It’s like the game Sonic Heroes. Why cram your game full of a bunch of ham ‘n’ eggers that most people aside from super-hardcore fans really don’t care about…


..When you could just as easily make a kick-ass game that only stars the biggest, most dimensional and most layered characters that people actually want to play as?


Again, think KISS: Keep It Simple, Sir. Let’s not confuse quantity with quality. More doesn’t automatically equal better, or even as good. Some of the best comedians used restricted tools, and some of the greatest works of all time have done so by keeping things small: The Honeymooners and All in the Family each had only 4 protagonists, Sanford & Son and Two’s Company only had 2. Red Dwarf, one of THE best shows of all time, has never had more 3 or 4 regular cast members (5 counting Holly). The best Looney Tunes shorts have always centered on only 2 or 3 characters at a time, like Bugs and Elmer or Bugs and Sam or Bugs and Marvin or Bugs and Taz or Bugs and Daffy or Bugs, Daffy and Elmer or Daffy and Porky or Daffy and Marvin or Porky and Sylvester. I’ve always preferred smaller casts and fewer main characters. If the characters you have are cool and interesting, you don’t need a ton of characters.

I’d rather have a small set of elites and mega-stars…



..Than a squad of D-Listers…


…Any day.

Talkin’ Nerdy: That’s MY Line!

Remember the Powerpuff Girls short “Schoolhouse Rocked”? That was the one where a truant officer named Mr. Wednesday (an obvious parody of Joe Friday from Dragnet voiced by Gregg Berger) shanghais the Gang Green Gang and places them in Pokey Oaks Kindergarten, the classroom of the Powerpuff Girls, and things go as well as you’d expect. At the end of the short, when Wednesday collects the beaten up Gang at the end of the day, Miss Keane beans Wednesday with a dodge ball, and tells the triumphant Girls that Mr. Wednesday has taught them all a valuable lesson. Bubbles says this:


To which Miss Keane replies “No, never turn your back in a dodge ball game!” Cue end-of-episode cartoon laughter.

A funny short, but that line about education didn’t quite work for me. Not the line itself, but who delivered it. Why was Bubbles given that line? It was funny, but it was way too intellectual a thing for Bubbles to say. Blossom is the smart one, the academically advanced one; she should have said that. The writers only gave that line to Bubbles because Bubbles is the fan favorite character. I know this comes off as sour grapes because Blossom is my personal favorite Powerpuff Girl, but it’s not that (well, not entirely); the line just seemed out of character for Bubbles and it seemed like she only got the line due to her popularity with fans and nothing else.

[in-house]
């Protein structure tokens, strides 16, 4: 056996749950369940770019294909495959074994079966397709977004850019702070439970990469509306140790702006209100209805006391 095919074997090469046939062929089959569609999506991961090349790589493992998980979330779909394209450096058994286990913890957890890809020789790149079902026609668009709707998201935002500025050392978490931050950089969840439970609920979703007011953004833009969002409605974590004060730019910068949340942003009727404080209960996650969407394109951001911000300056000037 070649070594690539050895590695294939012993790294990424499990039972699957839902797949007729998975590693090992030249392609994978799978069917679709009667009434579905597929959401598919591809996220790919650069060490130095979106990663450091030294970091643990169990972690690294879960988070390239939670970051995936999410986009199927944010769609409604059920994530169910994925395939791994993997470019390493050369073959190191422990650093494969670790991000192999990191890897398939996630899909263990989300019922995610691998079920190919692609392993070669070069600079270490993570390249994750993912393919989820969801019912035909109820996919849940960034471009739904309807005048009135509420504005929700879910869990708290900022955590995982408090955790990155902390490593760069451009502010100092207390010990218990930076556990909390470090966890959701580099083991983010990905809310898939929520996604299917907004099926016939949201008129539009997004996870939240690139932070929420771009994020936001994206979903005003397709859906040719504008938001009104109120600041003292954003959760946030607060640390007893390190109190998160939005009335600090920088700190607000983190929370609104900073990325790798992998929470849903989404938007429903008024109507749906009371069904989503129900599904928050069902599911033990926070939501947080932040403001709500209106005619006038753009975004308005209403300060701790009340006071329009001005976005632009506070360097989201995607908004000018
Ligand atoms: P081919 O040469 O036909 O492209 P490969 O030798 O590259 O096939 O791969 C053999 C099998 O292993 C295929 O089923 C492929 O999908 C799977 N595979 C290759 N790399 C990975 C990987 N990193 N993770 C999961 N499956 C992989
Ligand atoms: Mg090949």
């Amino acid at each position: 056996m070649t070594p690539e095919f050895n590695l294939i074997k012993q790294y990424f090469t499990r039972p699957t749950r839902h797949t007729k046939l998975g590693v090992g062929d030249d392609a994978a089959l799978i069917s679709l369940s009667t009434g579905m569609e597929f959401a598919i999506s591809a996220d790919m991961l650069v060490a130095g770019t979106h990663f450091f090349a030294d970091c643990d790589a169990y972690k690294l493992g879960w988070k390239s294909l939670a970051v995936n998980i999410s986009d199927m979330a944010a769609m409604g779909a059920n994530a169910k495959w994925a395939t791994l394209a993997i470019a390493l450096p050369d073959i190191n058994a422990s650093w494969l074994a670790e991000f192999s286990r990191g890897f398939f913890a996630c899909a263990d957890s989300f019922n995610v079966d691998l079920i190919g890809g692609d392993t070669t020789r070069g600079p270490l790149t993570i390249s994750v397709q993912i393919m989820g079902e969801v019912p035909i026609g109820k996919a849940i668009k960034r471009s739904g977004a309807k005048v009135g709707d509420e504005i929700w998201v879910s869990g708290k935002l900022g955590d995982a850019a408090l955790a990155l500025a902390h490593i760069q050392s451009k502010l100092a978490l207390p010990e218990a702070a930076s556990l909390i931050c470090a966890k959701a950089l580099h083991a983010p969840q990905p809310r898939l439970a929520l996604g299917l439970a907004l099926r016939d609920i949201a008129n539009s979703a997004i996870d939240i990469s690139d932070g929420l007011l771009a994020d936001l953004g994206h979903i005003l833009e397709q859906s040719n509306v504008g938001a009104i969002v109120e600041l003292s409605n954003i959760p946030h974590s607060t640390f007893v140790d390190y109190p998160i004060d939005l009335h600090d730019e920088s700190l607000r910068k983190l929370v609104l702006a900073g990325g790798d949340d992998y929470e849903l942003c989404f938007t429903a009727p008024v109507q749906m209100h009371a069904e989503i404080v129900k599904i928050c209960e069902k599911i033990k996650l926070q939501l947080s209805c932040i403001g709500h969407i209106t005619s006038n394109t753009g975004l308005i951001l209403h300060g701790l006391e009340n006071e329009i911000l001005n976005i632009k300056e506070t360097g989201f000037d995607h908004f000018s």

I’ve seen this happen elsewhere: when then President George H.W. Bush gave his now infamous speech about how Americans needed to be “more like The Waltons and less like The Simpsons“, the Simpsons writers naturally responded to this in-episode; they showed the family watching the Bush speech on TV and had Bart say:

“Hey, we’re just like the Waltons. We’re praying for the end of the Depression too.”

Again, a good clever line, but once again it was too clever for a character like Bart to say. To me, that seemed like the perfect Lisa line. She’s the smart one. But Lisa could never crack wise, oh no no no. It’s gotta be Bart, ’cause he’s the one who was adorning T-shirts and bumper stickers all across America.

Yet another example of this occurred during Bugs Bunny’s 50th birthday. Warner Brothers came out with a commemorative magazine celebrating the occasion which featured other cartoon characters paying tribute to Bugs. One of Matt Groening’s contributions was a drawing of the Simpsons all holding up a banner reading “HAPPY 50TH BIRTHDAY, BUGS!” with Bart adding the pithy comment, “Do you know how much that is in bunny years?” Again, a clever quip, but again, too smart for Bart. I doubt realistically that Bart even knows how much that is in bunny years. That also seemed more appropriate for Lisa to say; even during the characters’ tenure in the Tracey Ullman Show shorts, when both characters were more or less equally bratty, it was always implied that Lisa was the smarter of the two; but by this time the nation was in the grips of Bart-Mania, so he got to say all the clever lines, whether they were suited for him or not.

I guess it’s true what they say:

“There’s no ‘i’ in ‘team’, but there’s 4 ‘i”s in ‘Obvious fan favorite is obvious’.